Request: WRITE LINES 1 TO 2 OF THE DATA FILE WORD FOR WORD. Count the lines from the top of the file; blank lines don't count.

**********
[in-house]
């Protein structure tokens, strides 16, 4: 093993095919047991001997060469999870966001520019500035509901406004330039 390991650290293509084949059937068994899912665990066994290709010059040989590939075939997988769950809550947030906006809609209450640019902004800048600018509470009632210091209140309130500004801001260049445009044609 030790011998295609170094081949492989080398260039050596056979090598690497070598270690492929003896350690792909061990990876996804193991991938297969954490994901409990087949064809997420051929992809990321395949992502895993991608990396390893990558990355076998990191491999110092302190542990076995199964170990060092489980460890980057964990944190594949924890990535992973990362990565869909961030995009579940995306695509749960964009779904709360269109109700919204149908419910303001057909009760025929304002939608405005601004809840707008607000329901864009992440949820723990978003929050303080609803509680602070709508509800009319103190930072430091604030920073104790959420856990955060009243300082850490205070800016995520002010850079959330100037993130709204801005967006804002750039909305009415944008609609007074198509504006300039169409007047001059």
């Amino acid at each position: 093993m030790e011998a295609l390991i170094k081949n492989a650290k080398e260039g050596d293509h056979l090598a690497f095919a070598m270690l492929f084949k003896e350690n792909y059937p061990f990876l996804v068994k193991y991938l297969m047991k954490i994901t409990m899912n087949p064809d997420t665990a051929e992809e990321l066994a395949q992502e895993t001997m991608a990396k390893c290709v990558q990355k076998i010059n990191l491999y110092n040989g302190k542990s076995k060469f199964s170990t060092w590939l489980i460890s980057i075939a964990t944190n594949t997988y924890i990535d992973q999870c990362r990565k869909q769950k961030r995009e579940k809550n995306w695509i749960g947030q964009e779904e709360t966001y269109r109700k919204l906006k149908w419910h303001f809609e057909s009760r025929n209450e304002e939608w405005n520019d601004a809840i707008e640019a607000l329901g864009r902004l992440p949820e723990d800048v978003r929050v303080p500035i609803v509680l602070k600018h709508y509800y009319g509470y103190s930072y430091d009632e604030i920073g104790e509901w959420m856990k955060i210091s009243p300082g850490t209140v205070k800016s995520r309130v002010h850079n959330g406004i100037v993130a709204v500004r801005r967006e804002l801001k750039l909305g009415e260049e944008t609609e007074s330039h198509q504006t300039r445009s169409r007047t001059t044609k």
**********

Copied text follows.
[in-house]
């Protein structure tokens, strides 16, 4: 093993095919047991001997060469999870966001520019500035509901406004330039 390991650290293509084949059937068994899912665990066994290709010059040989590939075939997988769950809550947030906006809609209450640019902004800048600018509470009632210091209140309130500004801001260049445009044609 030790011998295609170094081949492989080398260039050596056979090598690497070598270690492929003896350690792909061990990876996804193991991938297969954490994901409990087949064809997420051929992809990321395949992502895993991608990396390893990558990355076998990191491999110092302190542990076995199964170990060092489980460890980057964990944190594949924890990535992973990362990565869909961030995009579940995306695509749960964009779904709360269109109700919204149908419910303001057909009760025929304002939608405005601004809840707008607000329901864009992440949820723990978003929050303080609803509680602070709508509800009319103190930072430091604030920073104790959420856990955060009243300082850490205070800016995520002010850079959330100037993130709204801005967006804002750039909305009415944008609609007074198509504006300039169409007047001059």